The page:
|Who is it?||Founder and CEO, Chobani|
|Birth Day||October 26, 1972|
|Birth Place||Norwich, New York, Turkey|
|Age||48 YEARS OLD|
|Residence||New Berlin, New York, United States|
|Alma mater||University at Albany Ankara University|
|Occupation||Founder & CEO of Chobani|
Hamdi Ulukaya was born in 1972 to a Kurdish family in Turkey. His family owned and operated a sheep, goat, and dairy farm near the Euphrates River in İliç, Erzincan Province, where they made cheese and yogurt. The family often led a seasonally semi-nomadic existence tending and herding their flocks. Ulukaya is uncertain of his exact birth date because he was born during one of the family's mountain treks.
After studying political science at Ankara University, in 1994 Ulukaya moved to the United States to study English at Adelphi University on Long Island, New York. In 1997 he moved upstate and transferred to the University at Albany, State University of New York where he enrolled in a few Business courses.
He ended up taking a job on an upstate farm. During a visit, his Father persuaded Ulukaya to import the family's feta cheese from Turkey, after tasting the inferior cheese available locally. When the imported cheese proved popular, Ulukaya opened a small wholesale feta cheese plant of his own, called Euphrates, in Johnstown, New York in 2002. The venture was modestly successful but by the two-year mark it had just barely broken even. Ulukaya later recalled, "It was two years of the most challenging days of my life."
In the spring of 2005, Ulukaya noticed a piece of Jun K mail advertising a fully equipped yogurt factory for sale in South Edmeston, New York, 65 miles (105 km) west of his feta cheese factory. The 84-year-old factory had been closed by Kraft Foods. Although he initially threw the flier away, Ulukaya toured the plant the following day and decided to buy it, against the advice of his attorney and Business advisor. Ulukaya financed the purchase within five months with a loan from the Small Business Administration, plus local business-incentive grants. He initially named his new company Agro Farma, and hired a handful of the former Kraft employees. As a first task they painted and repaired the neglected factory.
In October 2007, he shipped his first order of Chobani, a few hundred cases, to a grocer on Long Island. The store repeated the order the following week.
After BJ's and Costco began carrying Chobani in 2009, the company doubled its sales every year through 2013. With an eye on Australian and Asian markets, in 2011 Ulukaya acquired Melbourne dairy Producer Bead Foods, and began Manufacturing and selling Chobani in Australia. In mid 2012, he initiated a $88.5 million expansion for the company, acquiring 100 acres next to its upstate New York facility and building an 80,000-square-foot addition. The expansion was partially funded by $1.5 million in New York State grants for economic development.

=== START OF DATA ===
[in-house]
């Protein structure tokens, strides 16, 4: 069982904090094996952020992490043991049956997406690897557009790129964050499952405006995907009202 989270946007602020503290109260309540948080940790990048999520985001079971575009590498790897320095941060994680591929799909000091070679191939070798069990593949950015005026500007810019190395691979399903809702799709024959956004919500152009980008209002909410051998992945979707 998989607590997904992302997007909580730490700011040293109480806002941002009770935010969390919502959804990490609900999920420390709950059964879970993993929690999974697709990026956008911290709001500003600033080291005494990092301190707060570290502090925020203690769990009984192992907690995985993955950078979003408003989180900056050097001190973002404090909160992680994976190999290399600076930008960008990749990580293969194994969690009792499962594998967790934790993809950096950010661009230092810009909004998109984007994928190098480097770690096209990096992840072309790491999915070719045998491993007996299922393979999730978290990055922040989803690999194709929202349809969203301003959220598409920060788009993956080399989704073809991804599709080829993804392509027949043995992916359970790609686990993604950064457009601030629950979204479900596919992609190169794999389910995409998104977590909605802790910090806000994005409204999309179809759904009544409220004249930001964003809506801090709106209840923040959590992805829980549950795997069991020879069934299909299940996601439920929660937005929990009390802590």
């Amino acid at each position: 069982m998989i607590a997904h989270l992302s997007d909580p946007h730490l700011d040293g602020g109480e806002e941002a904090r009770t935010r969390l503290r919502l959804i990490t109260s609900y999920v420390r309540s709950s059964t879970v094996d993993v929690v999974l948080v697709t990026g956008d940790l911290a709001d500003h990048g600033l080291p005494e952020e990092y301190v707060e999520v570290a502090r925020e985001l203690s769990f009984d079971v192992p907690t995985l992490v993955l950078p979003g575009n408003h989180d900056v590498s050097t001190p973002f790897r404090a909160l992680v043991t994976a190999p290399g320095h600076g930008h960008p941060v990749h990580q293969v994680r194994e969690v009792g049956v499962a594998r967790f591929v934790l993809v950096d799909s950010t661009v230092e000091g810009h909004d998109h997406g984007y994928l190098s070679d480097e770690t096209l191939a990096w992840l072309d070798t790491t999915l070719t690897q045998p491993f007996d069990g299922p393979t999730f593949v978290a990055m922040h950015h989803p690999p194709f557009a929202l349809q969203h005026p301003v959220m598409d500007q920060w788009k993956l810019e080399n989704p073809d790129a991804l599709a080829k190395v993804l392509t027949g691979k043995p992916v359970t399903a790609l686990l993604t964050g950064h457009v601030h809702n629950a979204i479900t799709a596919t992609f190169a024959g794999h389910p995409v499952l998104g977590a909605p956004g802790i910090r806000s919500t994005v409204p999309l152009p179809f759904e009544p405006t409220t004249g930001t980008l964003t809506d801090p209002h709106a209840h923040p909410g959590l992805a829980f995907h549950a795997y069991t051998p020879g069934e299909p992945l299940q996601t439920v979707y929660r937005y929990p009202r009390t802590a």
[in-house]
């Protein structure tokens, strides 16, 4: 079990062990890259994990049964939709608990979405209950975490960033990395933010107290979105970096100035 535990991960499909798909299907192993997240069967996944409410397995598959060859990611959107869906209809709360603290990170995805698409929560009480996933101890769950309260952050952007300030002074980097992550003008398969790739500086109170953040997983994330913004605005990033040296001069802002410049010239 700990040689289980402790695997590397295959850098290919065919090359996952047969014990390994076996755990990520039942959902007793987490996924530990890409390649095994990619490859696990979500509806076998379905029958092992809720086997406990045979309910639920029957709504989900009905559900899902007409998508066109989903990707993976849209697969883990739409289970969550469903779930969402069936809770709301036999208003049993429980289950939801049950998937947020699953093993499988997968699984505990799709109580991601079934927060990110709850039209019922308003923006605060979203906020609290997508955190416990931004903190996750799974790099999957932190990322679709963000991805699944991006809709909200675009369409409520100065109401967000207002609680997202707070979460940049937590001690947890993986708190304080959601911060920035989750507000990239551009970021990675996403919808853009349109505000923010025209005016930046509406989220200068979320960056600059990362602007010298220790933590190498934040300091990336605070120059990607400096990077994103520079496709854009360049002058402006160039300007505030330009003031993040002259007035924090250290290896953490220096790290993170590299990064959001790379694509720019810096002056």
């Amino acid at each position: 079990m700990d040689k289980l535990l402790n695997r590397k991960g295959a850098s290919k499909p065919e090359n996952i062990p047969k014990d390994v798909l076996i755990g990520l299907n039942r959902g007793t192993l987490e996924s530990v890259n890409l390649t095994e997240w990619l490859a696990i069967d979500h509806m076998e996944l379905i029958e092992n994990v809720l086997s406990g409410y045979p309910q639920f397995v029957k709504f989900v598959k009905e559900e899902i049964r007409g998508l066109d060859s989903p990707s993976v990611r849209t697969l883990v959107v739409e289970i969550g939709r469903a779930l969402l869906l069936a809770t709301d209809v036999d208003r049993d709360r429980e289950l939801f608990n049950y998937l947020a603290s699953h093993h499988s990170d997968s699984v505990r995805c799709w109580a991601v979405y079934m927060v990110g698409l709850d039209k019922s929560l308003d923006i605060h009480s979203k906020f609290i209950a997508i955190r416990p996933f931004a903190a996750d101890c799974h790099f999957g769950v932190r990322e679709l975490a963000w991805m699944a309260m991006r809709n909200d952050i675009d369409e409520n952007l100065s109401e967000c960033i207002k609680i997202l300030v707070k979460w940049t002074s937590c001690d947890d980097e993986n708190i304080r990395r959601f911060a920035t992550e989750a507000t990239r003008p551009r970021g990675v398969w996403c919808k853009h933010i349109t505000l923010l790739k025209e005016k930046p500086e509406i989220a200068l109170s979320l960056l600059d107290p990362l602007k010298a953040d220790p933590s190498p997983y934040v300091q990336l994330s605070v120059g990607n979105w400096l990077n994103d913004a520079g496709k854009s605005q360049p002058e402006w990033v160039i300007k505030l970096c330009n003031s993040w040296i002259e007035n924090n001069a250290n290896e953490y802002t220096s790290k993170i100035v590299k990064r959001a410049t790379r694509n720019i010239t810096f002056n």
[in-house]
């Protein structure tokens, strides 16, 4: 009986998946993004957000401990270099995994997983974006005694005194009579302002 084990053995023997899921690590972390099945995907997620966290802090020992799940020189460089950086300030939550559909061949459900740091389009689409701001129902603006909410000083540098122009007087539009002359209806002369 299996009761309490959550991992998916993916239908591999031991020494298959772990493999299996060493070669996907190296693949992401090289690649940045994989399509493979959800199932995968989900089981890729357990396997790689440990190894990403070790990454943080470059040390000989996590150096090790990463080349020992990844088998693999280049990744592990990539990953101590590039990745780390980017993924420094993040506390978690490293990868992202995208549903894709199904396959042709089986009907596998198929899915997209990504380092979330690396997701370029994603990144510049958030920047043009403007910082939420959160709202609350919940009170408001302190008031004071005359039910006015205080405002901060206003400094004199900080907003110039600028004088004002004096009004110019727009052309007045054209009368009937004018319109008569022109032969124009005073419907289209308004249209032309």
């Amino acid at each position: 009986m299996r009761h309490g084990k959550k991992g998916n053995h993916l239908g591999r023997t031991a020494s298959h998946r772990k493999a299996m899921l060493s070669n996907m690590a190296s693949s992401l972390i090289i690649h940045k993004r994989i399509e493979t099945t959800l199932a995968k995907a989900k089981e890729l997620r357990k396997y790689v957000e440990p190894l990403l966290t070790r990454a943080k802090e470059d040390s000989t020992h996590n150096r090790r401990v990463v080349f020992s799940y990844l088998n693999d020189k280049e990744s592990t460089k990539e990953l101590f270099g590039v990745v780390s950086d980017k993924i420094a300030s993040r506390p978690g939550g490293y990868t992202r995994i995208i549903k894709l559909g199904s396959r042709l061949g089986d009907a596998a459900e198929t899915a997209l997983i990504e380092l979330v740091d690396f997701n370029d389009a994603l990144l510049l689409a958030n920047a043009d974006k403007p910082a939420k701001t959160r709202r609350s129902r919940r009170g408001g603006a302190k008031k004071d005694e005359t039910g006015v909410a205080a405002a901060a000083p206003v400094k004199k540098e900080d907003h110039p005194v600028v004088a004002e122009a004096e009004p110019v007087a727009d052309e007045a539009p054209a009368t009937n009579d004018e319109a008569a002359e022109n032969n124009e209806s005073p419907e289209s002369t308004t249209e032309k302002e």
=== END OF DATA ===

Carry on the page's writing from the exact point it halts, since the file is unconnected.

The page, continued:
From establishing Chobani, Ulukaya has given 10% of his company's net profits to charitable causes, and to individuals and organizations working toward positive long-lasting change. In 2010 he established the company's charitable arm, the Chobani Shepherd's Gift Foundation, now called the Chobani Foundation, to manage this philanthropy. Donations have included major grants to support famine relief efforts in Somalia, and to underwrite the New York City Pianos project launched by Sing for Hope.
In 2012, he opened Chobani SoHo, a Retail yogurt cafe in Manhattan's trendy SoHo district. The cafe offers various exotic and gourmet dishes using flavors of fresh Chobani yogurt and gourmet toppings, as well as sandwiches, soups, and coffee.
Strained, or "Greek" yogurt as it is called in the U.S., is much thicker, creamier, and tangier, with a higher protein content, as the whey is strained out. To manufacture strained yogurt, Ulukaya needed a million-dollar commercial machine called a milk separator, which the American-style Kraft factory did not have. He found a used one in Wisconsin and negotiated to buy it for $50,000. On his trip to pick up the separator, the name "Chobani" – a variation on çoban, the Turkish word for shepherd – popped into his head.
Ulukaya has been noted both for his entrepreneurial skills and also his commitment to making affordable and nutritious foods using only natural ingredients. In addition to receiving awards for entrepreneurship, in April 2014 he was named by President Barack Obama as an inaugural member of the Presidential Ambassadors for Global Entrepreneurship (PAGE) initiative – 11 selected Business Leaders who will encourage entrepreneurship in the U.S. and abroad. Also in 2014, the Culinary Institute of America honored him with its Leadership Award (Augie Award) in the Health and Wellness category.
In November 2015, Ulukaya was honored by the Children's Aid Society with their Corporate Leadership Award. He was honored in recognition of his passion and his commitment to lasting change in the lives of those in need around the world.
Ulukaya was featured by CBSNews' 60 Minutes on April 9, 2017 in a segment called "Chief of Chobani" that focused on his approach to Business and philanthropy.